Fencing: it’s sexy, it’s elegant, it’s cool and apparently it’s a great workout too. Is it time to swap your yoga mat for a sabre? And will you end up with ridiculously toned arms like Madonna in Die Another Day?
With this optimistic idea of what can be achieved in two hours in mind, I joined a two hour fencing taster session at the Central London Fencing Club. Clearly I wasn’t the only person who had heard about the benefits of fencing – the class was fully booked. My classmates were a varied bunch, and the club encouraged people to get to know one another and to swap fencing partners during the class. Initally, I found myself apologising profusely for stabbing people – not something I ever thought I’d need to do! It didn’t take long for all our awkward manners to go out the window though, and by the end of the session people had clearly surprised themselves at their surprisingly combative inner-musketeer!
We started with a few fencing-related warm ups – fencing is good for both aerobic and muscle-toning exercise, and so a full warm-up is essential. Fencing requires a lot of knees-bent sidestepping and lunges, which awoke muscles that I haven’t used for years (trust me, they protested!). We then moved on to learn the basic fencing moves: attacking and parrying. We were given plenty of time for friendly sparring, where you discover that all those cinematic sword fights are considerably more difficult than they look!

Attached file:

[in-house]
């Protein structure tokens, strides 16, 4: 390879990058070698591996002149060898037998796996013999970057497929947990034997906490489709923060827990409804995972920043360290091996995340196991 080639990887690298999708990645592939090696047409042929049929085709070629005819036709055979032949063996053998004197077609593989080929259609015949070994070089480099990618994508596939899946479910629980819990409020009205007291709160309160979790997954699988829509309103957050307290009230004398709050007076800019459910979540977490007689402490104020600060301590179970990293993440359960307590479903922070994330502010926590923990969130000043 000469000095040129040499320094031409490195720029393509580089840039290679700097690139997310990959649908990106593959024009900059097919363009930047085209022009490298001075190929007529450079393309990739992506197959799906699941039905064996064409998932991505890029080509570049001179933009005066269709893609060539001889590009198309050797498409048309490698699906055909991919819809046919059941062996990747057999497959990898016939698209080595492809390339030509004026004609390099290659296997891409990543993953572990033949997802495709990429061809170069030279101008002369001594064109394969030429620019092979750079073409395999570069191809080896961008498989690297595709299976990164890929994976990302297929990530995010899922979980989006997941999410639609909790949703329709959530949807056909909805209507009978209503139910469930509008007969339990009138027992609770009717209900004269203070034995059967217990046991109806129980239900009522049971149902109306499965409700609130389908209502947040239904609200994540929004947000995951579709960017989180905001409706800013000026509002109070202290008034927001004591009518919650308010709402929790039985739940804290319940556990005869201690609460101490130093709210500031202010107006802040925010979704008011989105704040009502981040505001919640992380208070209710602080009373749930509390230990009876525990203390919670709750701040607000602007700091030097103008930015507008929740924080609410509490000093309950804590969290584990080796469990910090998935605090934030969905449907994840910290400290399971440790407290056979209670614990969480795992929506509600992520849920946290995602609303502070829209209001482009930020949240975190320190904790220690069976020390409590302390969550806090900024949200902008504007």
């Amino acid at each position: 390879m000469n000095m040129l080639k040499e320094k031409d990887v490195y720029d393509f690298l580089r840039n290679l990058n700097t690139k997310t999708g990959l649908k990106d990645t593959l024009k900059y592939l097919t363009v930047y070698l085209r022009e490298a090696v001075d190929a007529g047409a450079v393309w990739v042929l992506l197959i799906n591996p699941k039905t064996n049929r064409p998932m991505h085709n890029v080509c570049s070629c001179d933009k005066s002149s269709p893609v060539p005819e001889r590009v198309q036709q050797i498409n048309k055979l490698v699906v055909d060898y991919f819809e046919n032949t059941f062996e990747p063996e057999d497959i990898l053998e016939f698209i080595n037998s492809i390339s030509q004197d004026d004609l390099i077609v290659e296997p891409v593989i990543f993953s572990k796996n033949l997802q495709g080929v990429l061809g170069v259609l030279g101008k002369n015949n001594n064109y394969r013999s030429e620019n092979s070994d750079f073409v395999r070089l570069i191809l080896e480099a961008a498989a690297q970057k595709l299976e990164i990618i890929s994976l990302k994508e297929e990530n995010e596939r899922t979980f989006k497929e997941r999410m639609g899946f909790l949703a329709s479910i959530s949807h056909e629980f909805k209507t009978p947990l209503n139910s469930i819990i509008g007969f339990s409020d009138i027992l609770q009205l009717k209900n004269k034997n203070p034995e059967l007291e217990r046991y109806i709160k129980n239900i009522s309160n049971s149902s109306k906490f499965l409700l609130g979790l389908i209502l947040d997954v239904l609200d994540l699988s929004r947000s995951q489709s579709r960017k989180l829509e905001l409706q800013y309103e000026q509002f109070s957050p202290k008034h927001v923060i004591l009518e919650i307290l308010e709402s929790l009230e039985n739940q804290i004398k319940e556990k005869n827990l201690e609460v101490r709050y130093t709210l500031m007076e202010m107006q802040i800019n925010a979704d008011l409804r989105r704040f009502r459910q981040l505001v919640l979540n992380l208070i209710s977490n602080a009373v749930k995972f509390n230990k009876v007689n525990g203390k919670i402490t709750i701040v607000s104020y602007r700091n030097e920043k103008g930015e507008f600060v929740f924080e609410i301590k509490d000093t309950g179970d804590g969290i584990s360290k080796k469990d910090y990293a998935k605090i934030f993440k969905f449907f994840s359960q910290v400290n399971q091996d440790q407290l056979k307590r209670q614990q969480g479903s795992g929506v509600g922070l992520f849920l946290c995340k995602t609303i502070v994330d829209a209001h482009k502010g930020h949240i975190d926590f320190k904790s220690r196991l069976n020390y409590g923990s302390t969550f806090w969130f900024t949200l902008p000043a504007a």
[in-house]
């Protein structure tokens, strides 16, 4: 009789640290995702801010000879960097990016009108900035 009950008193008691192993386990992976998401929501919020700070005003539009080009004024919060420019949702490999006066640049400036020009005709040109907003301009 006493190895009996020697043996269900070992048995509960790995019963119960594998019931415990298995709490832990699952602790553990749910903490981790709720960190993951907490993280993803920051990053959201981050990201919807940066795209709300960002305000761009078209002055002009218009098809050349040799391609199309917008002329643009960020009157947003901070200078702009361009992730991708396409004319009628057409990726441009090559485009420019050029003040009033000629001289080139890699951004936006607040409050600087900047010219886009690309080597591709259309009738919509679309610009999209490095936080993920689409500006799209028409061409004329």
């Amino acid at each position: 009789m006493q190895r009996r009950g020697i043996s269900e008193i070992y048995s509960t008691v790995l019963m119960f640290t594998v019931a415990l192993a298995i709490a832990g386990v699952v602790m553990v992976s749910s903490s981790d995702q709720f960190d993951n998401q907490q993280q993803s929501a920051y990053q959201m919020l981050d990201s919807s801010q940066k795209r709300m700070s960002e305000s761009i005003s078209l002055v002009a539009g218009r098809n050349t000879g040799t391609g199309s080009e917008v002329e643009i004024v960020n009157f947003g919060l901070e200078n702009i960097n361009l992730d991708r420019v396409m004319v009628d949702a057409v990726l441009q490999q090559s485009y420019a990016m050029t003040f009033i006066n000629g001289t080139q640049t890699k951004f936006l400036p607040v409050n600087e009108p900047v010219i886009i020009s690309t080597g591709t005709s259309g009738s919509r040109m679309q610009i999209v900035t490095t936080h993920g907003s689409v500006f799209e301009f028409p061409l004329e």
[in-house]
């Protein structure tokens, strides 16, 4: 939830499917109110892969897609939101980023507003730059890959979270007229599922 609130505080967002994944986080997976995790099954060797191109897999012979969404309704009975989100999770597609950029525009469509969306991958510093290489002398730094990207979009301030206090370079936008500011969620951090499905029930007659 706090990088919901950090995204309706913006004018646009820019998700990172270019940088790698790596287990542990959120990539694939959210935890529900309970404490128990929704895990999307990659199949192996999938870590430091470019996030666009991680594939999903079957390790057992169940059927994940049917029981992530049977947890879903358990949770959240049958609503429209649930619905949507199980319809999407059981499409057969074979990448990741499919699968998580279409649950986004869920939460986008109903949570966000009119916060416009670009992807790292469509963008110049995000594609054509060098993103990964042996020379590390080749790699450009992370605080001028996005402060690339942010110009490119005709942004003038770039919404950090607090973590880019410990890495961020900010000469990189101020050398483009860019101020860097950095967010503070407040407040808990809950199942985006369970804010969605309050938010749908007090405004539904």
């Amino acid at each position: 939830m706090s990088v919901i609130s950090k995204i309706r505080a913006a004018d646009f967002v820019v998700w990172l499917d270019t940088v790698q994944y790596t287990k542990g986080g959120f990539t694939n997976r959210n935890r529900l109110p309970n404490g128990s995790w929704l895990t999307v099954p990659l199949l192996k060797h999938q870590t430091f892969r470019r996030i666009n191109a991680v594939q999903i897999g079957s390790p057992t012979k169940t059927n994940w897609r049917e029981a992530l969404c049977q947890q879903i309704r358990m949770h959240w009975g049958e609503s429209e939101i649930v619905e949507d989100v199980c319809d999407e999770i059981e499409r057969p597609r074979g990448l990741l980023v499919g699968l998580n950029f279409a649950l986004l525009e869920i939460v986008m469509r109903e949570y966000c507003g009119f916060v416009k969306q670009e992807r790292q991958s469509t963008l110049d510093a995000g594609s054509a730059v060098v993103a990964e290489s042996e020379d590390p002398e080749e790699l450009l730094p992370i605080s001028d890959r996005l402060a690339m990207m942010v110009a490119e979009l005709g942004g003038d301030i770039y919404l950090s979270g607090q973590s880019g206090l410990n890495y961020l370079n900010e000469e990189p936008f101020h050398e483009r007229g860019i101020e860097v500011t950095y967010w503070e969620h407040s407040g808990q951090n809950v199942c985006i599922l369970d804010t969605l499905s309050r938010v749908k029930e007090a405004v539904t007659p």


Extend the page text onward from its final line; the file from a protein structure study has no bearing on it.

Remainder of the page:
About half of the class were women, and apparently this is representative of the club’s attendance. It’s a great sport for women – it builds self-confidence as well as fitness, and as a more sociable sport it seems to appeal to groups of friends. While fencing, women wear a fetching protective plastic breast plate, along with a shoulder cover, a sturdy glove on your weapon arm, and thick white jacket. Oh, and a mask that covers your entire head. The result is like a mini-sauna while you work out.
There are many fitness benefits to fencing. It’s great for all-over toning: thanks to all those lunges your thighs and derriere get a good workout, as do your arms (not just the weapon arm – you use your other arm for counterbalance too). In addition, as a carefully held posture is essential, your core will get a decent workout too. And no, I didn’t come away with arms like Madonna after a two hour session, but I did come away buzzing with adrenaline and with newly-discovered muscles – and I’m definitely a fencing convert!